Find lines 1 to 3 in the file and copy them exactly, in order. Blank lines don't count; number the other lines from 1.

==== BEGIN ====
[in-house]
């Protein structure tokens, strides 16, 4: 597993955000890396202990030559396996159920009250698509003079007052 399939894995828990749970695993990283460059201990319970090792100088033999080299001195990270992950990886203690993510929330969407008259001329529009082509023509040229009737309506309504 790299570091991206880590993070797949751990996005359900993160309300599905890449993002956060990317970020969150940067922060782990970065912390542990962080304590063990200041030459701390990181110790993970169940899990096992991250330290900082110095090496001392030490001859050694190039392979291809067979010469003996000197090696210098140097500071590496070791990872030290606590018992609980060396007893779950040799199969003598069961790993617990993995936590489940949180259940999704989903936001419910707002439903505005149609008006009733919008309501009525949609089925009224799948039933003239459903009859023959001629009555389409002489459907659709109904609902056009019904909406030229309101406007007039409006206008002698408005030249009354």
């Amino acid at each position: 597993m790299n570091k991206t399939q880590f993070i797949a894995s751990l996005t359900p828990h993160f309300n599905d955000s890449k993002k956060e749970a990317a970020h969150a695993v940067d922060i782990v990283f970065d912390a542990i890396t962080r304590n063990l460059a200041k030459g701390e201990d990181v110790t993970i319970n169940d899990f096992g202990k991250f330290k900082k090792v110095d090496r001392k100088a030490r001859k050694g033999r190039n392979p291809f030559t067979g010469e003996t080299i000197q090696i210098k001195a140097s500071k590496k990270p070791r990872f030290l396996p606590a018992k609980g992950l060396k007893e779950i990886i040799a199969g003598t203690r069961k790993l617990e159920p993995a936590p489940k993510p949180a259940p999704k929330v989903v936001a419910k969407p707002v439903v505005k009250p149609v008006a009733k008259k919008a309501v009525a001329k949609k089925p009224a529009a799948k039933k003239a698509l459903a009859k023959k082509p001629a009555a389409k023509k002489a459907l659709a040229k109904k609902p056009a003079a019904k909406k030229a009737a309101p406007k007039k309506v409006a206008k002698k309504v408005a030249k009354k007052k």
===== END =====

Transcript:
[in-house]
């Protein structure tokens, strides 16, 4: 597993955000890396202990030559396996159920009250698509003079007052 399939894995828990749970695993990283460059201990319970090792100088033999080299001195990270992950990886203690993510929330969407008259001329529009082509023509040229009737309506309504 790299570091991206880590993070797949751990996005359900993160309300599905890449993002956060990317970020969150940067922060782990970065912390542990962080304590063990200041030459701390990181110790993970169940899990096992991250330290900082110095090496001392030490001859050694190039392979291809067979010469003996000197090696210098140097500071590496070791990872030290606590018992609980060396007893779950040799199969003598069961790993617990993995936590489940949180259940999704989903936001419910707002439903505005149609008006009733919008309501009525949609089925009224799948039933003239459903009859023959001629009555389409002489459907659709109904609902056009019904909406030229309101406007007039409006206008002698408005030249009354």
């Amino acid at each position: 597993m790299n570091k991206t399939q880590f993070i797949a894995s751990l996005t359900p828990h993160f309300n599905d955000s890449k993002k956060e749970a990317a970020h969150a695993v940067d922060i782990v990283f970065d912390a542990i890396t962080r304590n063990l460059a200041k030459g701390e201990d990181v110790t993970i319970n169940d899990f096992g202990k991250f330290k900082k090792v110095d090496r001392k100088a030490r001859k050694g033999r190039n392979p291809f030559t067979g010469e003996t080299i000197q090696i210098k001195a140097s500071k590496k990270p070791r990872f030290l396996p606590a018992k609980g992950l060396k007893e779950i990886i040799a199969g003598t203690r069961k790993l617990e159920p993995a936590p489940k993510p949180a259940p999704k929330v989903v936001a419910k969407p707002v439903v505005k009250p149609v008006a009733k008259k919008a309501v009525a001329k949609k089925p009224a529009a799948k039933k003239a698509l459903a009859k023959k082509p001629a009555a389409k023509k002489a459907l659709a040229k109904k609902p056009a003079a019904k909406k030229a009737a309101p406007k007039k309506v409006a206008k002698k309504v408005a030249k009354k007052k």